“Get off the road!”
If you ride often enough, you’ll hear that at some point. What’s the best response?
First off, if you’re riding safely, continue what you’re doing, smile, and congratulate yourself on the fact that you’re doing something right—you put yourself in a position on the roadway where you could be seen.
Is the driver exhibiting aggression or is there a possibility you will be hit? Then do what he (I’ve personally never had this shouted at me by a female motorist) says and get off the road—for your safety and not to acquiesce to him. Then get out a pen and paper, make note of the vehicle and driver’s identifying features, and prepare to report it to the police.
Do not shout back. Do not gesture at the driver in any way. Breathe, think, and ride away in one piece. If this person is (as you’re likely thinking) an absolute idiot, don’t you want them further way from you? If they’re continuing to drive, they’re answering your wish—let them continue on their way.
And please — contemplate your contribution to the situation. Were you riding according to accepted traffic principles, and riding visibly & predictably? In your lifetime you will have many interactions with other road users. In all your encounters with others, there is only one common denominator—you. Make sure you know what you’re contributing to the equation.
The desire to teach a motorist a lesson on the road is understandable and reasonable. However, actually trying to do it is neither.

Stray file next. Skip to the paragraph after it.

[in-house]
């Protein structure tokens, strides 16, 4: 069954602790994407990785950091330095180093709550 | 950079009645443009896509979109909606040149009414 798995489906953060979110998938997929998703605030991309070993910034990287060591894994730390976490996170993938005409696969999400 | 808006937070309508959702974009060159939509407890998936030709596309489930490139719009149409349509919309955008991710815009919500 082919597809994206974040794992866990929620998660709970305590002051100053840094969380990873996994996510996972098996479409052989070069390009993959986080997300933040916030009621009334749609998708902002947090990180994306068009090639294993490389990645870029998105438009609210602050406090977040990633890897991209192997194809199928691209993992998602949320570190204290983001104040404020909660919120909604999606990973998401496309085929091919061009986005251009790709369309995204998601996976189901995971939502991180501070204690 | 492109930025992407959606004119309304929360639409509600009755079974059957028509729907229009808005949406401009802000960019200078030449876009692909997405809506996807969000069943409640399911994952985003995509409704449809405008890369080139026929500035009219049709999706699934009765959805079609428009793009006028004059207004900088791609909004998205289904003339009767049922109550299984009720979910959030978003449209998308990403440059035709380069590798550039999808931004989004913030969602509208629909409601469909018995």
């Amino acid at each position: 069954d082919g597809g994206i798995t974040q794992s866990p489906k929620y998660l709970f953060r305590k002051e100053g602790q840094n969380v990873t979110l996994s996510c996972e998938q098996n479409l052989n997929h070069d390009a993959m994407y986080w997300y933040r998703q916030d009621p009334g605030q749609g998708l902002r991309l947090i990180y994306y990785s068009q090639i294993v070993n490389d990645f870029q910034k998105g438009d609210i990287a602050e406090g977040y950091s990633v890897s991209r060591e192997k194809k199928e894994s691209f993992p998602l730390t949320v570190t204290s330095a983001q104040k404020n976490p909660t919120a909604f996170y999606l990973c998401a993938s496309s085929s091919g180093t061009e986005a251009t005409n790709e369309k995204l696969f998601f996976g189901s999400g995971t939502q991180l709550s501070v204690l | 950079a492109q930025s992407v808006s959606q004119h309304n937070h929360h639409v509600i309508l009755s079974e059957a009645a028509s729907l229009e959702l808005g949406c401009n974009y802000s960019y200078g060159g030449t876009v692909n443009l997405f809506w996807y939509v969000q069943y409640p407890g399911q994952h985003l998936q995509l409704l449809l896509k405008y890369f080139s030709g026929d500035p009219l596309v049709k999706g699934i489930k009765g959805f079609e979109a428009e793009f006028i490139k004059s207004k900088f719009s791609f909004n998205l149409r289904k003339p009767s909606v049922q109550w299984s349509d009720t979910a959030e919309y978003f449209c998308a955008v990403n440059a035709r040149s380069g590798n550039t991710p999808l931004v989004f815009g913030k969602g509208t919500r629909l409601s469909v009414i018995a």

How do I expect the motorist to respond?
How do I respond when someone in public questions my actions in a curt manner? Chances are, unless you are a very self-composed, confident and thoughtful person at all times, the response will be one of defensiveness. Quite often, people’s first reactions are to defend their position and find fault with the other, in order to bolster their case. Perhaps, if enough time elapses and there is an opportunity for thoughtful, open discussion, points will be acknowledged by both parties in support of the other.
It’s worth asking yourself whether you think this is likely to happen while on the roadway with someone who is a) likely separated from you by some distance and b) within a vehicle.
As well, we need to always consider what can happen if our tactics go awry. There is a strong possibility that the other person will take offense to the confrontation (whether he or she initially instigated it or not), and lash out. This can-and does-happen.
Thinking it through
Ask Lance Armstrong for his advice on this one. Some time ago, he and a riding partner were brushed by a motorist. He gave the guy the finger and threw a rock. The motorist turned the truck around and ran them off the road.
Here is an anecdote from one cycling instructor indicating the benefits of stepping back and considering the alternatives:
“I am a cyclist who has very strong feelings regarding our right to be on the road. I have to work to follow my own advice to not try to teach someone a lesson, but am very thankful for having followed that advice, in many situations.”
“In one such instance, a taxi passenger got out from the car in the center lane and walked directly across my path. I was close to expressing my opinion of his survival skills but did not. After I saw the tattoos on his knuckles and the t-shirt that said (I kid you not) ‘Be silent or be silenced’, I was very pleased with my decision.”